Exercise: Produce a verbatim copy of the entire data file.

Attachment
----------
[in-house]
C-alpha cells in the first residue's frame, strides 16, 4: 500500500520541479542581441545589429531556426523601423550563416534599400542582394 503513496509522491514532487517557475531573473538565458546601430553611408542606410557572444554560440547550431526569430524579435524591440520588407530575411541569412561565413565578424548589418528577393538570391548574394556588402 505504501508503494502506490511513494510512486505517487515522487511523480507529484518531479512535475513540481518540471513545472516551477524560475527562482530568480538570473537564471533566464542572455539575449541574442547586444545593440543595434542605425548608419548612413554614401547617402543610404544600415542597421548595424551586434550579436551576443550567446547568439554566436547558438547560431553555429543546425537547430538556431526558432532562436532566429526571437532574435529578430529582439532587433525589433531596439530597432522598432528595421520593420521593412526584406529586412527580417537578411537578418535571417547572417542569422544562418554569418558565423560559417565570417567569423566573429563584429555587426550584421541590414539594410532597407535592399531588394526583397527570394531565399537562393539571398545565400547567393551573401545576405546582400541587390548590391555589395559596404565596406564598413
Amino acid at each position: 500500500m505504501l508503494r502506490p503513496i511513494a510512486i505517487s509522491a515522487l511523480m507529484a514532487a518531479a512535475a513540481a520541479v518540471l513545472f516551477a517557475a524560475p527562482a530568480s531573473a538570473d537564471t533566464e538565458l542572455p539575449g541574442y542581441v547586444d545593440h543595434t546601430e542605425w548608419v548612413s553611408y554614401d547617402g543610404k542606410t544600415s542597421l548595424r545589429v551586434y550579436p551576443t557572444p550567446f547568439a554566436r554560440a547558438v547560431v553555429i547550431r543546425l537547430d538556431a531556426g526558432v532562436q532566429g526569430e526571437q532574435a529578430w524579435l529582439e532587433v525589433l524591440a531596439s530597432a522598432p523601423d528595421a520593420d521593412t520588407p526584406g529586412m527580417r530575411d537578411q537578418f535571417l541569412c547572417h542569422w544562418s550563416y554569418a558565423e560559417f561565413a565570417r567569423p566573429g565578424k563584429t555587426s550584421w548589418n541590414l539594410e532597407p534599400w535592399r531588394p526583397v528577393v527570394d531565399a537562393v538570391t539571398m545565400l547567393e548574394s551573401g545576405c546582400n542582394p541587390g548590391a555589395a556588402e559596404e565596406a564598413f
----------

[in-house]
C-alpha cells in the first residue's frame, strides 16, 4: 500500500520541479542581441545589429531556426523601423550563416534599400542582394 503513496509522491514532487517557475531573473538565458546601430553611408542606410557572444554560440547550431526569430524579435524591440520588407530575411541569412561565413565578424548589418528577393538570391548574394556588402 505504501508503494502506490511513494510512486505517487515522487511523480507529484518531479512535475513540481518540471513545472516551477524560475527562482530568480538570473537564471533566464542572455539575449541574442547586444545593440543595434542605425548608419548612413554614401547617402543610404544600415542597421548595424551586434550579436551576443550567446547568439554566436547558438547560431553555429543546425537547430538556431526558432532562436532566429526571437532574435529578430529582439532587433525589433531596439530597432522598432528595421520593420521593412526584406529586412527580417537578411537578418535571417547572417542569422544562418554569418558565423560559417565570417567569423566573429563584429555587426550584421541590414539594410532597407535592399531588394526583397527570394531565399537562393539571398545565400547567393551573401545576405546582400541587390548590391555589395559596404565596406564598413
Amino acid at each position: 500500500m505504501l508503494r502506490p503513496i511513494a510512486i505517487s509522491a515522487l511523480m507529484a514532487a518531479a512535475a513540481a520541479v518540471l513545472f516551477a517557475a524560475p527562482a530568480s531573473a538570473d537564471t533566464e538565458l542572455p539575449g541574442y542581441v547586444d545593440h543595434t546601430e542605425w548608419v548612413s553611408y554614401d547617402g543610404k542606410t544600415s542597421l548595424r545589429v551586434y550579436p551576443t557572444p550567446f547568439a554566436r554560440a547558438v547560431v553555429i547550431r543546425l537547430d538556431a531556426g526558432v532562436q532566429g526569430e526571437q532574435a529578430w524579435l529582439e532587433v525589433l524591440a531596439s530597432a522598432p523601423d528595421a520593420d521593412t520588407p526584406g529586412m527580417r530575411d537578411q537578418f535571417l541569412c547572417h542569422w544562418s550563416y554569418a558565423e560559417f561565413a565570417r567569423p566573429g565578424k563584429t555587426s550584421w548589418n541590414l539594410e532597407p534599400w535592399r531588394p526583397v528577393v527570394d531565399a537562393v538570391t539571398m545565400l547567393e548574394s551573401g545576405c546582400n542582394p541587390g548590391a555589395a556588402e559596404e565596406a564598413f